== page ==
Conversations with a Senator

I call my senators a lot. I have their number in my phone as “Senate” like they’re any old friend. You know why? Because calling your representatives and voicing your concern is the second greatest power you have as a citizen. Voting is the first and most important, and you should be voting in every damn election if you’re over 18.

A couple of weeks ago, I called both Iowa senators, Joni Ernst and Chuck Grassley, regarding the crisis of detaining children at the border. I recently received a response from Senator Ernst. Don’t worry, I typically get a response from Senator Grassley by carrier pigeon, so I’ll probably have a response in another month or so. He usually tells me I’m wrong and that he disagrees with my stance, but Senator Ernst is generally much more open and informative with her responses. The following are her responses to me and my subsequent response to her.


Dear Ms. Vancamp,

Thank you for taking the time to contact me about our nation’s immigration policies, particularly those affecting children and families. It is important for me to hear from folks in Iowa on policy matters such as this.

Recently, President Trump issued a memorandum directing the Attorney General and the Secretary of the Department of Homeland Security (DHS) to develop a proposal that increases the efficiency of our asylum system in order to better address the humanitarian crisis at our southern border. Specifically, the memorandum calls for fees for asylum applications, certain work permit restrictions, and a 180-day limit for adjudicating asylum claims. Officials have 90 days to draft regulations that implement these proposals. Some have raised concerns that these provisions are too restrictive and will lead to an increase in family separations due to the large proportion of families who seek relief through the asylum process.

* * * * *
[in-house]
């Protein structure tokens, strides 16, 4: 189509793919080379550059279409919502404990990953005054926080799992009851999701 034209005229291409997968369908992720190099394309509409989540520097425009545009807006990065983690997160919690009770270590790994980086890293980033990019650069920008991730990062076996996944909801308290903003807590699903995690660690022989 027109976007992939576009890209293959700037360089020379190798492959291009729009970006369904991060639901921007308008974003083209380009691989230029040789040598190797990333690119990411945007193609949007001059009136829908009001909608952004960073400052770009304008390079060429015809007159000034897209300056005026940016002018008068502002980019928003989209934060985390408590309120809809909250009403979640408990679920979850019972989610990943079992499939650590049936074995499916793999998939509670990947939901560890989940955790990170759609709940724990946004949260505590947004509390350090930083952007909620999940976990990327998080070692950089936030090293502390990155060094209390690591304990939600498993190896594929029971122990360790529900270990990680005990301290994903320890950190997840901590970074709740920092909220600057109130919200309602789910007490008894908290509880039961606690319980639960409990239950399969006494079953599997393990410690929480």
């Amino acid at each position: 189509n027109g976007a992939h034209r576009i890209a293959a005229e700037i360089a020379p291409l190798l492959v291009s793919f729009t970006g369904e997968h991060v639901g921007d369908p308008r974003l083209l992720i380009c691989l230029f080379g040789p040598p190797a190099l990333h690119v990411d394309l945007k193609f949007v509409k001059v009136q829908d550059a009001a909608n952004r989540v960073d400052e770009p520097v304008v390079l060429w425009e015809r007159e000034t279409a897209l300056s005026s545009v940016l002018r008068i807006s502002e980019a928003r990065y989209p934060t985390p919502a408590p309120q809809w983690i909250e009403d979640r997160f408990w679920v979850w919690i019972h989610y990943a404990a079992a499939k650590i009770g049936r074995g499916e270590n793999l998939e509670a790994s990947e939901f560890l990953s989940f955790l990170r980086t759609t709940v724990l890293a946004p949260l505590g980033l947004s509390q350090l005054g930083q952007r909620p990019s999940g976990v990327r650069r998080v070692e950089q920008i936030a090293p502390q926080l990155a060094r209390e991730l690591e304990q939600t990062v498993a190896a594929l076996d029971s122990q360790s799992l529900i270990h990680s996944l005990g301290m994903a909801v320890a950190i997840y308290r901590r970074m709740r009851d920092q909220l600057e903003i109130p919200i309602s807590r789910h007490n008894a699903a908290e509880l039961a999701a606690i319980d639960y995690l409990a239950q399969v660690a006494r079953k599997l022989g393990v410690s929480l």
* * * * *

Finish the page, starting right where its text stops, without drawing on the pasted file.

Pursuant to current law, family separations typically occur in cases in which an adult claims asylum after illegally crossing the border. In these cases, adults are usually detained for longer periods than the government is legally allowed to hold children, resulting in the separation of children from adults that the government decides to hold as their pending asylum claim is adjudicated.  Within twenty days, separated children have generally been placed with a vetted sponsor (usually another family member) to await reunification with their parent after their immigration case has been adjudicated.